Starting with “In the beginning” and calling Christ “The Word” evokes the creation story in Genesis 1 with God speaking, “Let there be light!” etc. John echoed creation in verse 3, “All things came into being through him.” John may even have been thinking of the hymn in Proverbs 8:22-31, with wisdom in creation personified as a woman, Sophia. Colossians 1:16 also presents Christ as the creator. “In him all things in heaven and on earth were created, things visible and invisible, whether thrones or dominions or rulers or powers—all things have been created through him and for him.” Hebrews 1:2 says that God “has spoken to us by a Son, whom he appointed heir of all things, through whom he also created the worlds.”
Translating verse 14 as “the Word became flesh and lived among us” is too weak. It might better be, he “pitched his tent with us.” Karyn Wiseman, who teaches at Lutheran Seminary at Philadelphia, wrote that Christ did not come as a tourist or even visiting rescuer, he fully identified with and lived as one of us so he could change our world.
During Christmas, Jesus shows us God and empowers us to be God’s children, alive with light, glory and grace. John 1:12 says that “to all who received him, who believed in his name, he gave power to become children of God.”
This goes beyond being created in the image of God. This is to share kinship with God the Father through the only Son who is close to the Father’s heart. This is spiritual power beyond all imagination.
Galatians 4:5-6 that we read earlier says that when we are adopted at God’s children, God sends the Spirit of his Son into our hearts, so we can cry “Abba,” “Dad,” right along with Christ. The power to become children of God includes the intimacy of being close to the Father’s heart.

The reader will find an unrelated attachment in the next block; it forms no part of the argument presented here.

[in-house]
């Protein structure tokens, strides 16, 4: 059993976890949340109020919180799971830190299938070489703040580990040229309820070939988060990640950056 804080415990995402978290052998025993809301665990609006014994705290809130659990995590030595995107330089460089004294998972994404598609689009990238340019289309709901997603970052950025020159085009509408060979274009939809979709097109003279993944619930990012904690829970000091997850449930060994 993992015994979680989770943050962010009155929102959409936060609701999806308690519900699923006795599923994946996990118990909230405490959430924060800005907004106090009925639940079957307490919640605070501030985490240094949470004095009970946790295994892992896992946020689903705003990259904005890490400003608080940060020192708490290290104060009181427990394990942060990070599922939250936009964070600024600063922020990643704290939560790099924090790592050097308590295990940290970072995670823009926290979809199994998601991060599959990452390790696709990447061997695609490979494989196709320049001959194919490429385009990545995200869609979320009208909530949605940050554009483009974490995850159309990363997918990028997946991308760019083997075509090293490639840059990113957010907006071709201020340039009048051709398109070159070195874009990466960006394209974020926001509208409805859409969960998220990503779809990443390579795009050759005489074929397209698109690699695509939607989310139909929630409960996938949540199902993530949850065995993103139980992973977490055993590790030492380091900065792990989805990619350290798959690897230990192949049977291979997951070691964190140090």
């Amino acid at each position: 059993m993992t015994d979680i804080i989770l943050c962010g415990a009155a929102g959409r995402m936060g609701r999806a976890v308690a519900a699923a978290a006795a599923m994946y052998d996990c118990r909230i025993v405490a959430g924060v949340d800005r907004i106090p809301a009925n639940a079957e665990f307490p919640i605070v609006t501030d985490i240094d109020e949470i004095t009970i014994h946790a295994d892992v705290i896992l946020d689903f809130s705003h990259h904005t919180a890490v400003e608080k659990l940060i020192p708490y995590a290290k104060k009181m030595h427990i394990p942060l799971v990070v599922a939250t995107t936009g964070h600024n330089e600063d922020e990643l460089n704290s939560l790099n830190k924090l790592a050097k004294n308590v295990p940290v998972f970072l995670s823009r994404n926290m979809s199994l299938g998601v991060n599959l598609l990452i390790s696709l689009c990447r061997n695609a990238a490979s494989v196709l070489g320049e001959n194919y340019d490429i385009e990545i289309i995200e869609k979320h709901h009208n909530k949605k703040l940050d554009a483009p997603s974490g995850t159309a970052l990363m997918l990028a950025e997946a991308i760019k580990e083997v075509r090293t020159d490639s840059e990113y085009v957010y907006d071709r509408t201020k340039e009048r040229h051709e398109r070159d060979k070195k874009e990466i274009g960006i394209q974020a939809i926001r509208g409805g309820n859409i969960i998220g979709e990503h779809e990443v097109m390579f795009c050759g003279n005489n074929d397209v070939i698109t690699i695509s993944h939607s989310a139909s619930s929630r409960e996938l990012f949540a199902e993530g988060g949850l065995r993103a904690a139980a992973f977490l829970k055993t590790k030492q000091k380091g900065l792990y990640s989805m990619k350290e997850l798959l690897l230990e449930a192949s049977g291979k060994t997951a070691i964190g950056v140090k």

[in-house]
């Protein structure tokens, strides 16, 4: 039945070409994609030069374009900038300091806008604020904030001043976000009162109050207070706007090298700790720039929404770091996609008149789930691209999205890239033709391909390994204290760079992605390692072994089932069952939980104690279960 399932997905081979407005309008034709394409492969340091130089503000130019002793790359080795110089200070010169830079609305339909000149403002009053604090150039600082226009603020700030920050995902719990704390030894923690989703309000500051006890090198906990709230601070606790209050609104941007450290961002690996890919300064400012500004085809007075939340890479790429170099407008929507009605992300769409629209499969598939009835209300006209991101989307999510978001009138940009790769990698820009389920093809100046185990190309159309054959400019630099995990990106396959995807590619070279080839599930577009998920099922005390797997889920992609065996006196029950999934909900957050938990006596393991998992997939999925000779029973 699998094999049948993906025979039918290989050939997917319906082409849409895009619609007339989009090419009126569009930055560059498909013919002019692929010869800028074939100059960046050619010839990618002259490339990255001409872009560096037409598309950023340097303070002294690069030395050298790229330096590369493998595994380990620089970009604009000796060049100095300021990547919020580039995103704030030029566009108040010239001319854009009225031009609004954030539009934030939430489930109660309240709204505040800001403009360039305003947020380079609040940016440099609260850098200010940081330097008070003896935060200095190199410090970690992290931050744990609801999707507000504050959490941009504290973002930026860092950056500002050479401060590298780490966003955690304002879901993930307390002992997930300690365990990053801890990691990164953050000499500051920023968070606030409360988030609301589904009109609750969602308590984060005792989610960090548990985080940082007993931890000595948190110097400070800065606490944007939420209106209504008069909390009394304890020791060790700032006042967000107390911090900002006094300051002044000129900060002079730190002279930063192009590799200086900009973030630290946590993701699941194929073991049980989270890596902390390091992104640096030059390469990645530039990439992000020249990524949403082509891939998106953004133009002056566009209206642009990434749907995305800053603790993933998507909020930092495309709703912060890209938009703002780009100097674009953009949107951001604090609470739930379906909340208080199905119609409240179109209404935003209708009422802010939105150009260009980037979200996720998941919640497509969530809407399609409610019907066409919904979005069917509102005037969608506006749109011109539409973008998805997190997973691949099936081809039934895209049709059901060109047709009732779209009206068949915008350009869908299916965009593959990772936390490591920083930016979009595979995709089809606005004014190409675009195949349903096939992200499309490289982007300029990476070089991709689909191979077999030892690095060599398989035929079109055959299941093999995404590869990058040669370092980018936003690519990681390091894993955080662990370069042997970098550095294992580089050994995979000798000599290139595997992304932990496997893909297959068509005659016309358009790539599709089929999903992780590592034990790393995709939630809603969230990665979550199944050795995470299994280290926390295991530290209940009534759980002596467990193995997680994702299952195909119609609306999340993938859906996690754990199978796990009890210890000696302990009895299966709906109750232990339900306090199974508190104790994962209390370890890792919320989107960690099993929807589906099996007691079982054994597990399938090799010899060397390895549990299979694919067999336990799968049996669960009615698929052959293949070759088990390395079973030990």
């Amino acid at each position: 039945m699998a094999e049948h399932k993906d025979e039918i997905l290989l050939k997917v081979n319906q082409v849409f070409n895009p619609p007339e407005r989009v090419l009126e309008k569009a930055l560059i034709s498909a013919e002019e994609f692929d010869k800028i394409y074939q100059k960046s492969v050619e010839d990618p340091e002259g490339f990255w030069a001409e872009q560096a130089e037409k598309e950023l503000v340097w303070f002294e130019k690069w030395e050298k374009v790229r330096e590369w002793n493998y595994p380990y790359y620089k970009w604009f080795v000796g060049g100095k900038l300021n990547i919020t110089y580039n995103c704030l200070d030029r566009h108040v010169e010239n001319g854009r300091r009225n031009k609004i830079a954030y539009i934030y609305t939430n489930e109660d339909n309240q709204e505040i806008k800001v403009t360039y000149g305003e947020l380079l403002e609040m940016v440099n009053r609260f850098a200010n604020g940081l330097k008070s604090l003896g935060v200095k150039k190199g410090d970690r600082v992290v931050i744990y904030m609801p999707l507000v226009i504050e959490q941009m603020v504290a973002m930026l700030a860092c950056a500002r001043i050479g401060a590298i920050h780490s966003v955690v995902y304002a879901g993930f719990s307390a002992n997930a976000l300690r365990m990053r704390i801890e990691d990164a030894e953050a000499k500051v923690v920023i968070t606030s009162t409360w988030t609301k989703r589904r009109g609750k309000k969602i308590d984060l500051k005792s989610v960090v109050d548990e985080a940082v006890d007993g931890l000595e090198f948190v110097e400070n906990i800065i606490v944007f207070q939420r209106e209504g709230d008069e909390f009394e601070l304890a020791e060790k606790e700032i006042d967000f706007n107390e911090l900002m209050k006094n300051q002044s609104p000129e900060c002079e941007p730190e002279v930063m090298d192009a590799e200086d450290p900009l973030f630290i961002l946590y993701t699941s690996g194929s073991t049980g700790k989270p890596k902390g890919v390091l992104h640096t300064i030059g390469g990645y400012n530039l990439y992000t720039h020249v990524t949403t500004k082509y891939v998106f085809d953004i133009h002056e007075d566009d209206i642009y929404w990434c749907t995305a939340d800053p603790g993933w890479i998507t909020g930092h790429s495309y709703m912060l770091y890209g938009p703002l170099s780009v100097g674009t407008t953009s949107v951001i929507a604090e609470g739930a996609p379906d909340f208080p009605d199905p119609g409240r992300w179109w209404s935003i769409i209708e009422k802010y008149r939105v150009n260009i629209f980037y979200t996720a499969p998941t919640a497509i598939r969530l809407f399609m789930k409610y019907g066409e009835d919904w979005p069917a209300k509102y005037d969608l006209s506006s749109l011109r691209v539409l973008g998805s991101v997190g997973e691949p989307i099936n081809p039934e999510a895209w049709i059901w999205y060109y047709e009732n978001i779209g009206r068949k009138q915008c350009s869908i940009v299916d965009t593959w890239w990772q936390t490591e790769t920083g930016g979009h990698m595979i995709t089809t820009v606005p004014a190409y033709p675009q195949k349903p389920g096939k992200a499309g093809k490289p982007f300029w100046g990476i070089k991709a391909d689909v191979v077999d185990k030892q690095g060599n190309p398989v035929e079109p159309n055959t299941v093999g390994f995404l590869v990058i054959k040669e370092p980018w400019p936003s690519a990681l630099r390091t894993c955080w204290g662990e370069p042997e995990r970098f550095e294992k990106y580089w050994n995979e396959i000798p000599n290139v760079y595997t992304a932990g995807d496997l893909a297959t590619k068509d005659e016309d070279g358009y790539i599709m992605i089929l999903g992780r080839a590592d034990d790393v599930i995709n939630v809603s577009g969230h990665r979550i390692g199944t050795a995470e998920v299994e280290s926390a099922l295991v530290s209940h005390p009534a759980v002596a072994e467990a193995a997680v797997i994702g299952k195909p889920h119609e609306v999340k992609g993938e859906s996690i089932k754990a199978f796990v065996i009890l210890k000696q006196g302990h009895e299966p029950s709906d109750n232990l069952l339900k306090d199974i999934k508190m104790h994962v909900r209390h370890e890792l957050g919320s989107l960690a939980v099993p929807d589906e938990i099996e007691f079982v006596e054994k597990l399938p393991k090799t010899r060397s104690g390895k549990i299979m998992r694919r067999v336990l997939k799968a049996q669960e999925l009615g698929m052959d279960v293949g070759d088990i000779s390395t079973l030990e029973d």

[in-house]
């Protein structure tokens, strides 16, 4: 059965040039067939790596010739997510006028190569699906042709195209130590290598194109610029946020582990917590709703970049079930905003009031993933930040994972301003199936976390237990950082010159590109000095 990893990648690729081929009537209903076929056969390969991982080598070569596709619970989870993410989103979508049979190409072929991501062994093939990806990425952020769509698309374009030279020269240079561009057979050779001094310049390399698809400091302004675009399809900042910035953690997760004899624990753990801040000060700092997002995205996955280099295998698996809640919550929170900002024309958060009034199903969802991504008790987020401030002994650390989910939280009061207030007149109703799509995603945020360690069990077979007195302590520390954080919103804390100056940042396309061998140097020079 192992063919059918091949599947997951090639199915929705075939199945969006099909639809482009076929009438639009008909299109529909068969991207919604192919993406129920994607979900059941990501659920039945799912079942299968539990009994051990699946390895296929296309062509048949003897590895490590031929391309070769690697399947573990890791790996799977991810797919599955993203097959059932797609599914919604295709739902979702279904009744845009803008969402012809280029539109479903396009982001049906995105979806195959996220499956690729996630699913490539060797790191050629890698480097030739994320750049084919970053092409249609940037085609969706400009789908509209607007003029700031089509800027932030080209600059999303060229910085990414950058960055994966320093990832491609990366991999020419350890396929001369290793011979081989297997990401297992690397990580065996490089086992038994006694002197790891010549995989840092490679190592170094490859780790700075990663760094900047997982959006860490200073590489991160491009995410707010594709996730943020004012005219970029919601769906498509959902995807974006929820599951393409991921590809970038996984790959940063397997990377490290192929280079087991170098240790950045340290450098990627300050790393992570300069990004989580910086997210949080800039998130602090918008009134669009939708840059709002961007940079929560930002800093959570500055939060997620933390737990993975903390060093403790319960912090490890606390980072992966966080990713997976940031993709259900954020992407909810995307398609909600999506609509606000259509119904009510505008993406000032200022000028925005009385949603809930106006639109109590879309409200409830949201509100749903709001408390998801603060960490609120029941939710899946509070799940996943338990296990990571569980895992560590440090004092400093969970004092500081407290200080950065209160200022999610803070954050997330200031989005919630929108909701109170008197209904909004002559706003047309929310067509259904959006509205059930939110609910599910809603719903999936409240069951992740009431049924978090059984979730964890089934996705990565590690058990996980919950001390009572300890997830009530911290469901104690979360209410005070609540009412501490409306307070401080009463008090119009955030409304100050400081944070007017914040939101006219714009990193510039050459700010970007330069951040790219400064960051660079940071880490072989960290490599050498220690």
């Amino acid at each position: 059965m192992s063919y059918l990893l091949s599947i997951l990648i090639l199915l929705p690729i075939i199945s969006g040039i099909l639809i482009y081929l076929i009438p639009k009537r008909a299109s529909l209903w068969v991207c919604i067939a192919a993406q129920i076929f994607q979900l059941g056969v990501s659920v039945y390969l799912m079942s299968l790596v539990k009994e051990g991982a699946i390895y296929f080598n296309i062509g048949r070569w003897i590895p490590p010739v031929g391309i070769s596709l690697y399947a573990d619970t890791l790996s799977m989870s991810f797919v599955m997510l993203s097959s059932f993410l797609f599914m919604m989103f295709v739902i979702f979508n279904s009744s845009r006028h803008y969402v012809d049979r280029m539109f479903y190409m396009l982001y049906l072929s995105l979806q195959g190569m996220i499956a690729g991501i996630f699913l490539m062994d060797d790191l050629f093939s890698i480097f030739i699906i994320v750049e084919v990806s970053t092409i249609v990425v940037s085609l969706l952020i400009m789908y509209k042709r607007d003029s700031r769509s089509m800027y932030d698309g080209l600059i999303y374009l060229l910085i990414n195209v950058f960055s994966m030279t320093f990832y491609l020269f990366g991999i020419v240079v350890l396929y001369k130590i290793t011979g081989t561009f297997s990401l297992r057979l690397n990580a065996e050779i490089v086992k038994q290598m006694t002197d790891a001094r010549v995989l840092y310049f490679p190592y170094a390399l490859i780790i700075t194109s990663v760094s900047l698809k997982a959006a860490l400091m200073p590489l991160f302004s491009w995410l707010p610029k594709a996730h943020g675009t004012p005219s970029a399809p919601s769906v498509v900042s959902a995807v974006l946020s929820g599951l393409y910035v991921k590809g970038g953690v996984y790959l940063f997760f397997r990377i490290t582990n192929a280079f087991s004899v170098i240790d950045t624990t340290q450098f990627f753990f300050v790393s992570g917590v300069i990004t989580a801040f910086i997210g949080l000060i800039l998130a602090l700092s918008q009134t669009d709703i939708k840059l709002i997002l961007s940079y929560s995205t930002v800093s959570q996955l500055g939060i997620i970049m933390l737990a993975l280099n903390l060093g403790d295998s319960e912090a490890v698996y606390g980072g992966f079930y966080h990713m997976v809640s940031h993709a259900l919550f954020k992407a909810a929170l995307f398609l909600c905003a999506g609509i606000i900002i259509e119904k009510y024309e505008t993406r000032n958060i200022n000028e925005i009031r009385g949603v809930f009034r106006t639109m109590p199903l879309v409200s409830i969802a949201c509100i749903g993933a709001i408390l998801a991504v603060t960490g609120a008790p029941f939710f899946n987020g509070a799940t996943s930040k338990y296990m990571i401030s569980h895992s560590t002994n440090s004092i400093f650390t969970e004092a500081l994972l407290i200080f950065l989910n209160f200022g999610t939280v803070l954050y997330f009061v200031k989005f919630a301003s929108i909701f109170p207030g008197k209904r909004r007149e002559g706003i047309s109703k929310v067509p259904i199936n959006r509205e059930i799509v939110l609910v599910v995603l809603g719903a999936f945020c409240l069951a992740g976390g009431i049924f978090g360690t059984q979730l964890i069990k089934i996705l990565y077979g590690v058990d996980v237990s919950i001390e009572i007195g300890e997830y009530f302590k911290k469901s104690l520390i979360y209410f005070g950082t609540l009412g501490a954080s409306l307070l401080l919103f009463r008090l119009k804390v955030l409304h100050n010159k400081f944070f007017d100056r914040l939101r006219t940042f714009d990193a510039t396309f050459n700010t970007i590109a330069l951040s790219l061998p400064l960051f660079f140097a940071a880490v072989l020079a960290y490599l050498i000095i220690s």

During Christmas, Jesus shows us God and empowers us to be God’s children, alive with light, glory and grace.
To be alive with light is to see wonders darkness cannot overcome. Fred Rogers said his mother told him when disasters strike, look for the helpers. When you feel darkness closing in, look for someone holding up Christ’s candle, such as George Mason, pastor of Wilshire Baptist Church just recognized for their response to Ebola.
To be alive with glory is to revel in being personally encountered by Christ’s presence. Mark Ashton was a little kid in the small church we served in Illinois 40 years ago. He is now the pastor of Christ Community Church, a thriving, innovative congregation in Omaha, NE. I am awestruck that he says my part-time ministry there helped to inspire him to consider pastoral ministry.
To be alive with grace is to proceed from setbacks with confidence in Christ. Candy has two cousins who have been pastors but are not active now for different reasons. Both of them have written publically about the struggles of their journeys and their search for Christ’s leading, which affirms for me that Christ walks with us hand in hand even when we feel we’ve jumped the track and our plans seem derailed.